a second electrical circuit on the circuit board, the second electrical circuit making electrical connections to both the third and the fourth electrical leads, wherein the second electrical circuit interacts with the first electrical circuit to control the power to the lamp filament.
4. The lamp assembly of
5. A method for controlling an incandescent lamp assembly having a glass envelope arranged with a recess wherein first and second electrical leads exit the envelope via gas tight seals, and wherein the envelope extends around the recess, the extension and recess arranged for receiving a socket, wherein the socket is arranged for receiving third and fourth electrical leads and continuing the electrical connections from the third and fourth electrical leads to a metal base and via a standard fixture to two external power source connections, the method comprising the steps of:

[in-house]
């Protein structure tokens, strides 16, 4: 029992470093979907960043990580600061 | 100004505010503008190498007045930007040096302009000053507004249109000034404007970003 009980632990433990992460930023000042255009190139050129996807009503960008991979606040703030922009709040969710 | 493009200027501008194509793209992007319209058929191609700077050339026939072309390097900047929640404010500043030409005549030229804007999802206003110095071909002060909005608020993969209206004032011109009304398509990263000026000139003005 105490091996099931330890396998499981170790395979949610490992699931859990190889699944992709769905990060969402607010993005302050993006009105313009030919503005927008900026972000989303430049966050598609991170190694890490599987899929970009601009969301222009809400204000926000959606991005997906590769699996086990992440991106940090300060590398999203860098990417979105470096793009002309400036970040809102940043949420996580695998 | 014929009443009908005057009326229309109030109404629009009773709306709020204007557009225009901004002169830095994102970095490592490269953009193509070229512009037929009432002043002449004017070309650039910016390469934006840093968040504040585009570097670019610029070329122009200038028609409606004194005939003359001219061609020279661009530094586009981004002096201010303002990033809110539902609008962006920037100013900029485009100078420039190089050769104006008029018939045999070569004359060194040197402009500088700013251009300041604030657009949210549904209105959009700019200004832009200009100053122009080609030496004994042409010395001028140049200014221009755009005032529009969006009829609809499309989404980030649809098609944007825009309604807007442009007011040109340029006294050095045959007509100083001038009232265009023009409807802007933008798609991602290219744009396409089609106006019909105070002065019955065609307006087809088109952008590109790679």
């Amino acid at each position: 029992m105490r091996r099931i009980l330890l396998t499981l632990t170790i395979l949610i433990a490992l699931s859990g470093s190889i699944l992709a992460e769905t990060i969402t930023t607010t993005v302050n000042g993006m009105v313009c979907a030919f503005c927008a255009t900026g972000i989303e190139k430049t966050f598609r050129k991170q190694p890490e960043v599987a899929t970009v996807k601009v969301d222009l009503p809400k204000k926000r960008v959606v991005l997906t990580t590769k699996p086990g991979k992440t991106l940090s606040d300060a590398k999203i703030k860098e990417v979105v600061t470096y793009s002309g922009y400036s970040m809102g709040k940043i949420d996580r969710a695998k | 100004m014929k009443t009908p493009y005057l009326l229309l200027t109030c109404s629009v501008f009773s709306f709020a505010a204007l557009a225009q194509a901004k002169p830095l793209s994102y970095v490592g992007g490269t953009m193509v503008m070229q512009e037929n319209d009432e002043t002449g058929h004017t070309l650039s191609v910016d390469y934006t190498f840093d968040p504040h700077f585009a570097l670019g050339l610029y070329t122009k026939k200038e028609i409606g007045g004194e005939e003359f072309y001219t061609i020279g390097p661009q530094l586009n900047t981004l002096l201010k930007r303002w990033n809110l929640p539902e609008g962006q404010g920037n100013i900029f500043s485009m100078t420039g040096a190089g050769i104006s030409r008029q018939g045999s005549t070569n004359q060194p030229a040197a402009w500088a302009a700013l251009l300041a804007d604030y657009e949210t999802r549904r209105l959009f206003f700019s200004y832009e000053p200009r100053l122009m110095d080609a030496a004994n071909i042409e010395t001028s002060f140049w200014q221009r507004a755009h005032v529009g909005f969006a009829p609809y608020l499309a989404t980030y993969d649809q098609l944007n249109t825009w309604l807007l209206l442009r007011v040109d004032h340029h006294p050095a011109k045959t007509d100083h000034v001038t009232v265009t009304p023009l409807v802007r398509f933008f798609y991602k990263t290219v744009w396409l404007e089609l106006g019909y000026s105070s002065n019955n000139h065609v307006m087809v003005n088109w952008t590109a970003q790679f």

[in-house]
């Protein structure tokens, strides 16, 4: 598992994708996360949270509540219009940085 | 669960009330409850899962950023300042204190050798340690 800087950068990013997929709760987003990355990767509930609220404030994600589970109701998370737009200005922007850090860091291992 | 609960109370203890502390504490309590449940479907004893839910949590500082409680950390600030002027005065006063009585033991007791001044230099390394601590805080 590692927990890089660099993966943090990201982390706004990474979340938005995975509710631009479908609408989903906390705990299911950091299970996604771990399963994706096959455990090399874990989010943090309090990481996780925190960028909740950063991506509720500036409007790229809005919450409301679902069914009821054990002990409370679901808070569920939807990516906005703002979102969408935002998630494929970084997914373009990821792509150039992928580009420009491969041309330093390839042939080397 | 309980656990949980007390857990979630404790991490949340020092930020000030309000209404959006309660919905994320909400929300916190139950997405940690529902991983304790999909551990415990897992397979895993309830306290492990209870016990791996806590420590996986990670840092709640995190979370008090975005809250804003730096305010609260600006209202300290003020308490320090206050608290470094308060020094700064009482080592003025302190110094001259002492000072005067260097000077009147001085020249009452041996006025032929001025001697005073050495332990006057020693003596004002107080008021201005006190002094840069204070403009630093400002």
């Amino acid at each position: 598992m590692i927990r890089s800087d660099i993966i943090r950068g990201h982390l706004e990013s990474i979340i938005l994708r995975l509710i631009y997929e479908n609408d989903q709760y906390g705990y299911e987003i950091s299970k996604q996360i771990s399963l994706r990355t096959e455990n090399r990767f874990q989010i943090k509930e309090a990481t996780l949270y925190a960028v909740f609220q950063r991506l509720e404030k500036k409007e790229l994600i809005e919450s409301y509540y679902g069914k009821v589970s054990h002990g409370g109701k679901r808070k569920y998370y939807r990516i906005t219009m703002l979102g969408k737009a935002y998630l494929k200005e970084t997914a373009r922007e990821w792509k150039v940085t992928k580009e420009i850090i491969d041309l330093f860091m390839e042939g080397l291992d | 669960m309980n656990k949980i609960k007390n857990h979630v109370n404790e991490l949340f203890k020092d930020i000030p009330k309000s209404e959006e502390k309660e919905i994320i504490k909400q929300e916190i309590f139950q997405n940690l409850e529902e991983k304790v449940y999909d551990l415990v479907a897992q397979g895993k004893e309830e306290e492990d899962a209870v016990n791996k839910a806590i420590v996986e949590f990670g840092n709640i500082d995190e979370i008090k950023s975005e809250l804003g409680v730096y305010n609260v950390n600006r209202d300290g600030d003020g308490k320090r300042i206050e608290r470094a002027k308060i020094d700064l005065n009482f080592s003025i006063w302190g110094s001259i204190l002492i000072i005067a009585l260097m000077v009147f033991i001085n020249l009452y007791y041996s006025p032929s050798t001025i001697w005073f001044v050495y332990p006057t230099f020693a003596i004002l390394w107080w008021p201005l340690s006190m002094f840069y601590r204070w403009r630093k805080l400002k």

forming a circuit board to fit within the envelope recess,
making electrical contact from the circuit board to at least one of the first and second electrical leads,
making an electrical contact from at least one of the third and fourth electrical leads to the circuit board,
controlling power to the lamp filament with an electrical circuit arranged on the circuit board, and wherein the completed lamp assembly including the circuit board and a metal base maintains the external physical dimensions of the assembly such that the assembly fits into standard incandescent light fixtures.
6. The method of
7. The method of
making an electrical contact from the circuit board to the other of the first or second electrical leads, wherein both filament leads make contact to the circuit board,
making electrical connections to both the third and the fourth electrical leads from a second electrical circuit on the circuit board,
controlling power to the filament using the second electrical circuit located on the circuit board, wherein the second electrical circuit interacts with the first electrical circuit to control the power to the lamp filament.